In 1996 Belarus, Kazakhstan, Russia and Kyrgyzstan signed the Treaty on Increased Integration in the Economic and Humanitarian Fields. The goal of this treaty was to further economic integration between countries to allow for the creation common markets for goods, services, capitals, labor, and developing single transport, energy, and information systems.[19][25]

In 1999 Belarus, Kazakhstan, Russia, Kyrgyzstan and Tajikistan signed the Treaty on the Customs Union and the Single Economic Space by clarifying the goals and policies the states would undertake in order to form the Eurasian Customs Union and the Single Economic Space.[26][27]

The union's member states comprise of about 15% of the world's land mass, covering an area of over 20 million square kilometers

To promote further integration and more cooperation, In 2000 Belarus, Kazakhstan, Russia, Kyrgyzstan and Tajikistan established the Eurasian Economic Community (EurAsEC) which Uzbekistan joined in 2006. The Eurasian Economic Community is modeled on the European Economic Community, both have a comparable population size of 171 million and 169 million respectively.

2003 saw the second Treaty on the Single Economic Space by Belarus, Kazakhstan, Russia where the groundwork was laid to continue the integration process towards the creation of a single market. Efforts by these countries were also increased in 2006 to further the creation of the Eurasian Customs Union.[19]

The Customs Union of Belarus, Kazakhstan, and Russia came into existence on January 1, 2010.[28] The Customs Union's priorities were the elimination of intra-bloc tariffs, establishing a common external tariff policy and the elimination of non-tariff barriers. It was launched as a step towards forming a broader Common Market inspired by the European Union, though not aiming at a political integration (thus, more similar to Mercosur, NAFTA or ASEAN), with the objective of forming an alliance between former Soviet states.[29] The member states planned to continue with economic integration and were set to remove all customs borders between each other after July 2011.

The then-Prime Minister of Russia, Vladimir Putin, supported Nursultan Nazarbayev's idea for the creation of a Eurasian Economic Union.[30][31] On 18 November 2011 the presidents of Belarus, Kazakhstan, and Russia signed an agreement, setting a target of establishing the Eurasian Economic Union by 2015.[32] The member states put together a joint commission on fostering closer economic ties.[33][34]

Since 1 January 2012, the three states are a Single Economic Space which aims to ensure the effective functioning of the common market for goods, services, capital and labor, and to establish coherent industrial, transport, energy and agricultural policies.[34][35] The agreement included the roadmap for the future integration and established the Eurasian Economic Commission (modeled on the European Commission).[32][36] The Eurasian Economic Commission serves as the regulatory agency for the Eurasian Customs Union, the Single Economic Space and the Eurasian Economic Union.[34]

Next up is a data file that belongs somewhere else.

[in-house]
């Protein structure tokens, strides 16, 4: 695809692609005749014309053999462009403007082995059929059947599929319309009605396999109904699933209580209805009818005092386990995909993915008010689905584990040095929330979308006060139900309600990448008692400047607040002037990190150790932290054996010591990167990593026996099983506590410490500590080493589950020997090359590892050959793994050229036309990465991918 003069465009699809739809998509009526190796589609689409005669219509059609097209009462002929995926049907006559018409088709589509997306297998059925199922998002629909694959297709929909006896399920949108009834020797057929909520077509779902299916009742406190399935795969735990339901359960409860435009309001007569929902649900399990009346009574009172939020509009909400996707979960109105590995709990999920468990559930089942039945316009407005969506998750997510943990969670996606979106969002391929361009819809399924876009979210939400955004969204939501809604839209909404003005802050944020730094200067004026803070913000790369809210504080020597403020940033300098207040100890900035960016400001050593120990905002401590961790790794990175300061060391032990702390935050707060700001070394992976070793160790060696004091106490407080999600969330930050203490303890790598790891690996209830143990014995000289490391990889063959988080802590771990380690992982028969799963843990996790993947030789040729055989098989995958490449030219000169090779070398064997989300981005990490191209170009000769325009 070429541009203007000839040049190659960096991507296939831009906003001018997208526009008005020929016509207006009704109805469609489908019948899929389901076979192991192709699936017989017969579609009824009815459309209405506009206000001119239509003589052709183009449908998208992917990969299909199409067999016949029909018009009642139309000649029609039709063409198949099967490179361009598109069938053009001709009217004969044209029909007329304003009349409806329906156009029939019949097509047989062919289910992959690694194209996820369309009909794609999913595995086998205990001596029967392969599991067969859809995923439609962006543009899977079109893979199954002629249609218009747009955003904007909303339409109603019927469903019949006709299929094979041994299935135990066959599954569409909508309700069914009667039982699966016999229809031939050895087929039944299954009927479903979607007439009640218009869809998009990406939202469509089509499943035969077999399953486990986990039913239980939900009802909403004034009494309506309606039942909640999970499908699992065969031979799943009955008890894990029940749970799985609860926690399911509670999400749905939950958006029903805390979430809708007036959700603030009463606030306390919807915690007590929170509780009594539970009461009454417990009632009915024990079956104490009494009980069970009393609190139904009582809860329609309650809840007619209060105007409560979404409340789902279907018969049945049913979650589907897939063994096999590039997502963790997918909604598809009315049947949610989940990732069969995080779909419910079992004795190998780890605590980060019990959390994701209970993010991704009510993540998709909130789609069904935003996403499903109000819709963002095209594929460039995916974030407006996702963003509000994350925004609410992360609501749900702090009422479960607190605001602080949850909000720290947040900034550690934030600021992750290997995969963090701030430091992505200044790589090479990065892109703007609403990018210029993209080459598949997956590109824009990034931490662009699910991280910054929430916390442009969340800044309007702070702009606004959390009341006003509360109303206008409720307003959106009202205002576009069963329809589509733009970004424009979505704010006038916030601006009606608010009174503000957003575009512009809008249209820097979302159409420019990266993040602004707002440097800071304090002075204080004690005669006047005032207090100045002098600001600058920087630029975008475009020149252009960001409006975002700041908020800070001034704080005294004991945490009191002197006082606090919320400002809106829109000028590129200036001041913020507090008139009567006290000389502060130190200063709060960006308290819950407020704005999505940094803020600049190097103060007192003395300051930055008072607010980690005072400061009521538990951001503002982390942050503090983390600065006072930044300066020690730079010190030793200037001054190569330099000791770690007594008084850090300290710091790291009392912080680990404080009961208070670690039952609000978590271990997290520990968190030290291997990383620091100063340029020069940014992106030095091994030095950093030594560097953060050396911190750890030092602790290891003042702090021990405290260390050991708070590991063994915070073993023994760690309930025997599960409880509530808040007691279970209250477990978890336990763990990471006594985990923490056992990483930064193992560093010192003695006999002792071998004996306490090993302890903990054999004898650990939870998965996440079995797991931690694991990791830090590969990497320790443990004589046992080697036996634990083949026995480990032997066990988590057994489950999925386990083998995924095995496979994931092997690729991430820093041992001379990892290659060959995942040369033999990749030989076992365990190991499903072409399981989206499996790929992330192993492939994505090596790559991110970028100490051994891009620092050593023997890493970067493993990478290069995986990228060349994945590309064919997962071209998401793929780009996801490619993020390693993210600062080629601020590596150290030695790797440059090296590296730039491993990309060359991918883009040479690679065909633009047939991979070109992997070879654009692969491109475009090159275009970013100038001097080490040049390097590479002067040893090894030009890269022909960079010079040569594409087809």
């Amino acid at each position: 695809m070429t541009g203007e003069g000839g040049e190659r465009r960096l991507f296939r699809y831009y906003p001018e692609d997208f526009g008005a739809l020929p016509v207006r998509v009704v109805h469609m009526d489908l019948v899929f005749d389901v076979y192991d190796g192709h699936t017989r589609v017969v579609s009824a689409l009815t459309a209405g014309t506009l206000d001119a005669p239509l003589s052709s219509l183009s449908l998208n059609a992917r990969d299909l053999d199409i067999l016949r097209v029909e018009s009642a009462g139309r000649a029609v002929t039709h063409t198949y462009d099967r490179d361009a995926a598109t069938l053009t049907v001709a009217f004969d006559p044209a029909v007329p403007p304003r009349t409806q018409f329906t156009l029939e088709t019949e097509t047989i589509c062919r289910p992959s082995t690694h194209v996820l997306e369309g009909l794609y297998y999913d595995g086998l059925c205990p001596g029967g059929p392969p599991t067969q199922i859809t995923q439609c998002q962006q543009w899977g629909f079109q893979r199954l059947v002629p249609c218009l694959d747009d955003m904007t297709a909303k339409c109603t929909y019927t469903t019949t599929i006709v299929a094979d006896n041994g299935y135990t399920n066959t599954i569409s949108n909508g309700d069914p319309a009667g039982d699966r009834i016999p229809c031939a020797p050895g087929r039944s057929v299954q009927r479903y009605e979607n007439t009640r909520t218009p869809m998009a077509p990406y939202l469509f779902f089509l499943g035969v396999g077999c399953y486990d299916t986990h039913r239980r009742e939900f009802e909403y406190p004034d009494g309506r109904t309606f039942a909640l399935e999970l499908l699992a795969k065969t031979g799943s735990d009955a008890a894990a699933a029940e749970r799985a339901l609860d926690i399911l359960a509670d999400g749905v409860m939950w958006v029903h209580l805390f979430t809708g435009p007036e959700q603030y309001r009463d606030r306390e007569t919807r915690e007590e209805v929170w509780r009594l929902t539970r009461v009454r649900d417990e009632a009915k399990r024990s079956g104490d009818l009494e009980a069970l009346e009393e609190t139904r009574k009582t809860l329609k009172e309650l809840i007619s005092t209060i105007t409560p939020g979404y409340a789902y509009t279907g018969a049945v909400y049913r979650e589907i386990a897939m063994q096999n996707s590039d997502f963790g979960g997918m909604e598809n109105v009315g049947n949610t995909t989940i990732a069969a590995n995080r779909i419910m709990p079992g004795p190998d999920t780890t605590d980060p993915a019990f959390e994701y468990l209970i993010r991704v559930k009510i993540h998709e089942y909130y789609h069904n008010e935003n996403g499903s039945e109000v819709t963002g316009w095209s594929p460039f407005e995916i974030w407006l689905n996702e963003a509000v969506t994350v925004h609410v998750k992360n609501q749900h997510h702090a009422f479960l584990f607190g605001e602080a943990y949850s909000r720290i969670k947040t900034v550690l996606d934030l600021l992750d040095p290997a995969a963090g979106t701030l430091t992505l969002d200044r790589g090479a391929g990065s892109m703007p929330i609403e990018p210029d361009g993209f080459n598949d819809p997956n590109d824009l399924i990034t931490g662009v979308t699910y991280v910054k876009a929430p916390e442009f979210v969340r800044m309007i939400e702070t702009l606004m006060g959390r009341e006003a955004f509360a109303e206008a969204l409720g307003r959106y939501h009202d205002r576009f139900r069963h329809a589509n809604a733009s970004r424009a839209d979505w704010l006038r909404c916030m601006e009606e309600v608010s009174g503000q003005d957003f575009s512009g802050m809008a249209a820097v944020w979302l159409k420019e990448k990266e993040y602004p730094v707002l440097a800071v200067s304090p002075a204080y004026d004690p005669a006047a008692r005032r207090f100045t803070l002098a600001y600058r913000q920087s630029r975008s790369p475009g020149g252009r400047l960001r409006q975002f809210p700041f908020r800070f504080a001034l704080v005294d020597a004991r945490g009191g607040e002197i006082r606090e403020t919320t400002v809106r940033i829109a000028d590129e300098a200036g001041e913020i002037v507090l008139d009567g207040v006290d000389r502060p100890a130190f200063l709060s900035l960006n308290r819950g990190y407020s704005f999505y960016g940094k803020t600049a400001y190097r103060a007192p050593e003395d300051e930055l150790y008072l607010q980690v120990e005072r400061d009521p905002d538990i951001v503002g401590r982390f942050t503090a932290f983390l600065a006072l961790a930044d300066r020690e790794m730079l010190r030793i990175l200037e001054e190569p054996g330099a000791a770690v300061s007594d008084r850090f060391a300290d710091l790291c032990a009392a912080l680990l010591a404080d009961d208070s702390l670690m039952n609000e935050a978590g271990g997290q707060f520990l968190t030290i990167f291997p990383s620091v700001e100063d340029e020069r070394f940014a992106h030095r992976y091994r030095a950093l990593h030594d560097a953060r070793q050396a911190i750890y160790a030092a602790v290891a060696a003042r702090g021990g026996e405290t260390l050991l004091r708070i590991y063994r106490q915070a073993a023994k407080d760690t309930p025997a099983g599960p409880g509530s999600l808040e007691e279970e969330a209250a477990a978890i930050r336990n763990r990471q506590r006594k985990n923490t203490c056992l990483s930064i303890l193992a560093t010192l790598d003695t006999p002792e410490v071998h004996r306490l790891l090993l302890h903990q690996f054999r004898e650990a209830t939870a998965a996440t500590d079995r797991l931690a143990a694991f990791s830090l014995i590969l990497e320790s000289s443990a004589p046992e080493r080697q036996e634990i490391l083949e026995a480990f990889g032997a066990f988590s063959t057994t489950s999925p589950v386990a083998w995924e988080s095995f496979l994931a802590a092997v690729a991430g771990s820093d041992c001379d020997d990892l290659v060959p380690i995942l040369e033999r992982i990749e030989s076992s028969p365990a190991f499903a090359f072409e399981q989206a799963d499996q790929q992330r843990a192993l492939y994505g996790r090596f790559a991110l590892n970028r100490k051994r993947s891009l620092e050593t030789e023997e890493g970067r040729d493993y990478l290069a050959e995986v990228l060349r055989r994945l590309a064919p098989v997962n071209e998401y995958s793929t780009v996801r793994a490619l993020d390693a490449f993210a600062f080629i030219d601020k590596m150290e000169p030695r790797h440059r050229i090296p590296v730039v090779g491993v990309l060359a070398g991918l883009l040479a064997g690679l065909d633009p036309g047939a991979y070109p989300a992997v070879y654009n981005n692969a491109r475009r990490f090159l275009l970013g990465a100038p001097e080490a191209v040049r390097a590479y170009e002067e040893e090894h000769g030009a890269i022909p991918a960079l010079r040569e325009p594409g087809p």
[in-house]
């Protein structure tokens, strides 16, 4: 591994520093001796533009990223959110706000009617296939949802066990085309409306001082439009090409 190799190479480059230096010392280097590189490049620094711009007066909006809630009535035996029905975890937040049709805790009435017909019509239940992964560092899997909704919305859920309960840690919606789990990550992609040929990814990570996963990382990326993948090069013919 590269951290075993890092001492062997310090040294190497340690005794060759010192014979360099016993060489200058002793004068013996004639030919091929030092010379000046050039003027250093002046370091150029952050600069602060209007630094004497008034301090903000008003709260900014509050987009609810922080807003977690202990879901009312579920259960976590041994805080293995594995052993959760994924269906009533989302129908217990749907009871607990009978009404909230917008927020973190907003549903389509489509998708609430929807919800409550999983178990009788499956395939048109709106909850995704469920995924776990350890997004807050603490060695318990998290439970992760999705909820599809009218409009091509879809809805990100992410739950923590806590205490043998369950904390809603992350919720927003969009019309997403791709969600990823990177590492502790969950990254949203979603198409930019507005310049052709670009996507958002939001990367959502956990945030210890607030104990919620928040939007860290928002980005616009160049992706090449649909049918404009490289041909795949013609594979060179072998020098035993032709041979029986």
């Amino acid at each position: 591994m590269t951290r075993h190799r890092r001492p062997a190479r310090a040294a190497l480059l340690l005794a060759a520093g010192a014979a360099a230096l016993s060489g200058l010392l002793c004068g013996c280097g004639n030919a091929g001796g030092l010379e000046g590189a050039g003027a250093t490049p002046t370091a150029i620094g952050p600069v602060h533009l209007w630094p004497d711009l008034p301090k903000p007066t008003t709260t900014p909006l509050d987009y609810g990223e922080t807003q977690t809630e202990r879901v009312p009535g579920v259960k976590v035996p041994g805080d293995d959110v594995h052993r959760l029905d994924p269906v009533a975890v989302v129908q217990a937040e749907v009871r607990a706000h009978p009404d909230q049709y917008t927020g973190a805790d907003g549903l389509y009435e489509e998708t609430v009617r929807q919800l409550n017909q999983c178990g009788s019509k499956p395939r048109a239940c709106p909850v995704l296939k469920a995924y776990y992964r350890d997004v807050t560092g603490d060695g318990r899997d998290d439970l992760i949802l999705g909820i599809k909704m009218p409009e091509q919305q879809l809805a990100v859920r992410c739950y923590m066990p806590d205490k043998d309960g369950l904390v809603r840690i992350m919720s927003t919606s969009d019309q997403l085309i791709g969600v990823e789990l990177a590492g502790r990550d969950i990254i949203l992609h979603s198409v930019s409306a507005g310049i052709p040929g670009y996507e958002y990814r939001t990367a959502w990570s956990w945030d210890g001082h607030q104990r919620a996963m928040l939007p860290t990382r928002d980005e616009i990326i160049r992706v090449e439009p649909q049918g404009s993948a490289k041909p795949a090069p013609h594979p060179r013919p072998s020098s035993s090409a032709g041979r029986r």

The signing ceremony of the Treaty on the Eurasian Economic Union (in Astana, Kazakhstan, on 29 May 2014)

On 29 May 2014, the presidents of Kazakhstan, Belarus and Russia signed the agreement on the Eurasian Economic Union, which comes into effect on January 1, 2015. The presidents of Armenia and Kyrgyzstan were also present. After signing the agreement establishing the Eurasian Economic Union, President Putin said, "Today we are creating a powerful, attractive center of economic development, a big regional market that unites more than 170 million people."[37] Kazakh politicians emphasized the Eurasian Economic Union was not intended to be a political bloc, but a purely economic union.[37] Bakytzhan Sagintayev, the first deputy prime minister of Kazakhstan and lead negotiator said, "We are not creating a political organization; we are forming a purely economic union." He went on to say "it is a pragmatic means to get benefits. We don't meddle into what Russia is doing politically, and they cannot tell us what foreign policy to pursue."[37] By October, the treaty had received parliamentary approval from all three states.[38] On October 9, 2014, a treaty to enlarge the EEU to Armenia was signed, with plans for it to be ratified in time for Armenia to become one of the founding members of the union on January 1, 2015.[5][7]